Risk
1/16/2013
04:10 PM
Connect Directly
RSS
E-Mail
50%
50%

Close The BYOD Security Hole

A bring-your-own-device policy it a low-cost way to use Apple devices without spending a lot of money, but don’t forget security.

A bring-your-own-device policy is a low-cost way to let employees use Apple devices without a huge capital investment. But the downside is security. In a recent Virgin Media Business survey of 500 British CIOs, more than half reported network breaches from employee-owned devices accessing the network. Dartmouth-Hitchcock Medical Center, a major northern New England healthcare provider with nearly 8,500 employees, has policies and processes that let its staff use Apple devices on the network securely, without having to manage them centrally.

Lessons Learned

>> Know that management will be an issue. Windows PCs continue to be the medical center's only centrally purchased and supported systems, in part due to the difficulties it has had centrally managing Macs. Macs don't have full Active Directory support, among other things, says Bill Weyrick, senior manager of information systems.

>> Set up a separate guest WLAN. Dartmouth-Hitchcock's first and most fundamental level of security has been to provide a guest Wi-Fi network with a completely separate IP space and service provider, and to configure business-critical apps so they can't run from that address space. This approach provides basic BYOD network access, including for patient and guest devices, without compromising network security.

>> Write a policy for employee-owned devices that has teeth. Dartmouth-Hitchcock lets employees use personally owned Apple devices to access email and enterprise apps that don't involve medical records. Employees must have device-level authentication and let IT verify they're using a password and encrypting certain data, and allow remote wipe if the device is lost. The hospital doesn't allow Android devices because the policy-level security it's using can't monitor security status with the same level of confidence that it has with the iPhone.

>> OS X is out for certificate-level authentication. Only Windows devices can be used for the most secure level of access, since Dartmouth-Hitchcock requires those devices to be certificate-authenticated and centrally managed.

>> Explore thin client. Dartmouth-Hitchcock uses Citrix to securely serve mission-critical apps to both Macs and PCs, keeping patient data off the client.

>> Consider outsourced support. Dartmouth-Hitchcock limits iPad use to projects funded and supported by nonstandard means, such as loaner iPads for kids in the children's hospital and devices used by the hospital's Boards of Trustees to access meeting materials. Outsourcers manage both projects.

Go to the main story:
Why Apple Is IT's Arch Frenemy

Continue to the sidebar:
Apple Doesn’t Rule The School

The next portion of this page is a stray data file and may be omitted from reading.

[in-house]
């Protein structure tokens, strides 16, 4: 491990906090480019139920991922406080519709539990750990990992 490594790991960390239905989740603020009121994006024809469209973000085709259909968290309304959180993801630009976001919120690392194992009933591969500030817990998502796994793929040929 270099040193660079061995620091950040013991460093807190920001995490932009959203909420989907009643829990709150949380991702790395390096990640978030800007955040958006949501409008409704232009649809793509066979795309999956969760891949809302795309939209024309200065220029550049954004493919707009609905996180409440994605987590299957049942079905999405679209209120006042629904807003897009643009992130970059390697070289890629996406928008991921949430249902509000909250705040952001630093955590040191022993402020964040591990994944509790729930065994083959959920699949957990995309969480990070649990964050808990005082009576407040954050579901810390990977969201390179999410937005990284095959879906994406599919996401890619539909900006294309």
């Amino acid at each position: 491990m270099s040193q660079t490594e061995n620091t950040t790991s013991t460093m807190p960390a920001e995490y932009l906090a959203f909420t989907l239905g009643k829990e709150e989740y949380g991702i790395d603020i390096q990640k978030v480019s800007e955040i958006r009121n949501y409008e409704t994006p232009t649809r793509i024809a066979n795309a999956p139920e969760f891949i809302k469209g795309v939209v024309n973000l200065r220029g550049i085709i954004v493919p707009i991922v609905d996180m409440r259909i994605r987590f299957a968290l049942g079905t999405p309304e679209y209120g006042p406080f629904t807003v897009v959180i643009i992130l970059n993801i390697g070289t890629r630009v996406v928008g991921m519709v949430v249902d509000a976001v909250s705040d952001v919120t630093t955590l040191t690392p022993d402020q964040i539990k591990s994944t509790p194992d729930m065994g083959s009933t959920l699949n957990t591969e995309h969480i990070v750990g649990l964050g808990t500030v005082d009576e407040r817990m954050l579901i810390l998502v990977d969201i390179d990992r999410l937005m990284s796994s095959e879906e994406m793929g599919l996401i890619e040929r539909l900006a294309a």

Comment  | 
Print  | 
More Insights
Register for Dark Reading Newsletters
White Papers
Flash Poll
Current Issue
Cartoon
Video
Slideshows
Twitter Feed
Dark Reading - Bug Report
Bug Report
Enterprise Vulnerabilities
From DHS/US-CERT's National Vulnerability Database
CVE-2014-2963
Published: 2014-07-10
Multiple cross-site scripting (XSS) vulnerabilities in group/control_panel/manage in Liferay Portal 6.1.2 CE GA3, 6.1.X EE, and 6.2.X EE allow remote attackers to inject arbitrary web script or HTML via the (1) _2_firstName, (2) _2_lastName, or (3) _2_middleName parameter.

CVE-2014-3310
Published: 2014-07-10
The File Transfer feature in WebEx Meetings Client in Cisco WebEx Meetings Server and WebEx Meeting Center does not verify that a requested file was an offered file, which allows remote attackers to read arbitrary files via a modified request, aka Bug IDs CSCup62442 and CSCup58463.

CVE-2014-3311
Published: 2014-07-10
Heap-based buffer overflow in the file-sharing feature in WebEx Meetings Client in Cisco WebEx Meetings Server and WebEx Meeting Center allows remote attackers to execute arbitrary code via crafted data, aka Bug IDs CSCup62463 and CSCup58467.

CVE-2014-3315
Published: 2014-07-10
Cross-site scripting (XSS) vulnerability in viewfilecontents.do in the Dialed Number Analyzer (DNA) component in Cisco Unified Communications Manager allows remote attackers to inject arbitrary web script or HTML via an unspecified parameter, aka Bug ID CSCup76308.

CVE-2014-3316
Published: 2014-07-10
The Multiple Analyzer in the Dialed Number Analyzer (DNA) component in Cisco Unified Communications Manager allows remote authenticated users to bypass intended upload restrictions via a crafted parameter, aka Bug ID CSCup76297.

Best of the Web
Dark Reading Radio
Archived Dark Reading Radio
Marilyn Cohodas and her guests look at the evolving nature of the relationship between CIO and CSO.